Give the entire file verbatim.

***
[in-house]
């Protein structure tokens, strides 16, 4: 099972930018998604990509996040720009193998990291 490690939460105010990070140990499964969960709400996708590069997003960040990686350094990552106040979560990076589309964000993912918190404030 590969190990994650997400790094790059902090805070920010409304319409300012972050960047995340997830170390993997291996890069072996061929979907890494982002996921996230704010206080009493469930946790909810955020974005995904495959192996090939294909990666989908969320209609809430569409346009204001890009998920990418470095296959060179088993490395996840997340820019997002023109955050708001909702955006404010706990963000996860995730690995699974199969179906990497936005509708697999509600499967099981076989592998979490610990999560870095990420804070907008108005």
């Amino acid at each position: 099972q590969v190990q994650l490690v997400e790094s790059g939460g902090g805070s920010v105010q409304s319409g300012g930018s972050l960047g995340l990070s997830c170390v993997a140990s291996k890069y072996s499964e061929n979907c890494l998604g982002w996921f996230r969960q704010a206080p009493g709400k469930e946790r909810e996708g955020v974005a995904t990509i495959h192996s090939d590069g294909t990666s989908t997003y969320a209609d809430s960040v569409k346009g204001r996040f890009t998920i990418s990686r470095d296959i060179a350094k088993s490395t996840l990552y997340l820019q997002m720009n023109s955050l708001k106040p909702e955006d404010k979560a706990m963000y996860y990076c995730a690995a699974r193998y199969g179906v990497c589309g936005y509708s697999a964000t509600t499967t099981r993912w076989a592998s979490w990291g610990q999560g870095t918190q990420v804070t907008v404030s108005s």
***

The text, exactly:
[in-house]
């Protein structure tokens, strides 16, 4: 099972930018998604990509996040720009193998990291 490690939460105010990070140990499964969960709400996708590069997003960040990686350094990552106040979560990076589309964000993912918190404030 590969190990994650997400790094790059902090805070920010409304319409300012972050960047995340997830170390993997291996890069072996061929979907890494982002996921996230704010206080009493469930946790909810955020974005995904495959192996090939294909990666989908969320209609809430569409346009204001890009998920990418470095296959060179088993490395996840997340820019997002023109955050708001909702955006404010706990963000996860995730690995699974199969179906990497936005509708697999509600499967099981076989592998979490610990999560870095990420804070907008108005």
């Amino acid at each position: 099972q590969v190990q994650l490690v997400e790094s790059g939460g902090g805070s920010v105010q409304s319409g300012g930018s972050l960047g995340l990070s997830c170390v993997a140990s291996k890069y072996s499964e061929n979907c890494l998604g982002w996921f996230r969960q704010a206080p009493g709400k469930e946790r909810e996708g955020v974005a995904t990509i495959h192996s090939d590069g294909t990666s989908t997003y969320a209609d809430s960040v569409k346009g204001r996040f890009t998920i990418s990686r470095d296959i060179a350094k088993s490395t996840l990552y997340l820019q997002m720009n023109s955050l708001k106040p909702e955006d404010k979560a706990m963000y996860y990076c995730a690995a699974r193998y199969g179906v990497c589309g936005y509708s697999a964000t509600t499967t099981r993912w076989a592998s979490w990291g610990q999560g870095t918190q990420v804070t907008v404030s108005s």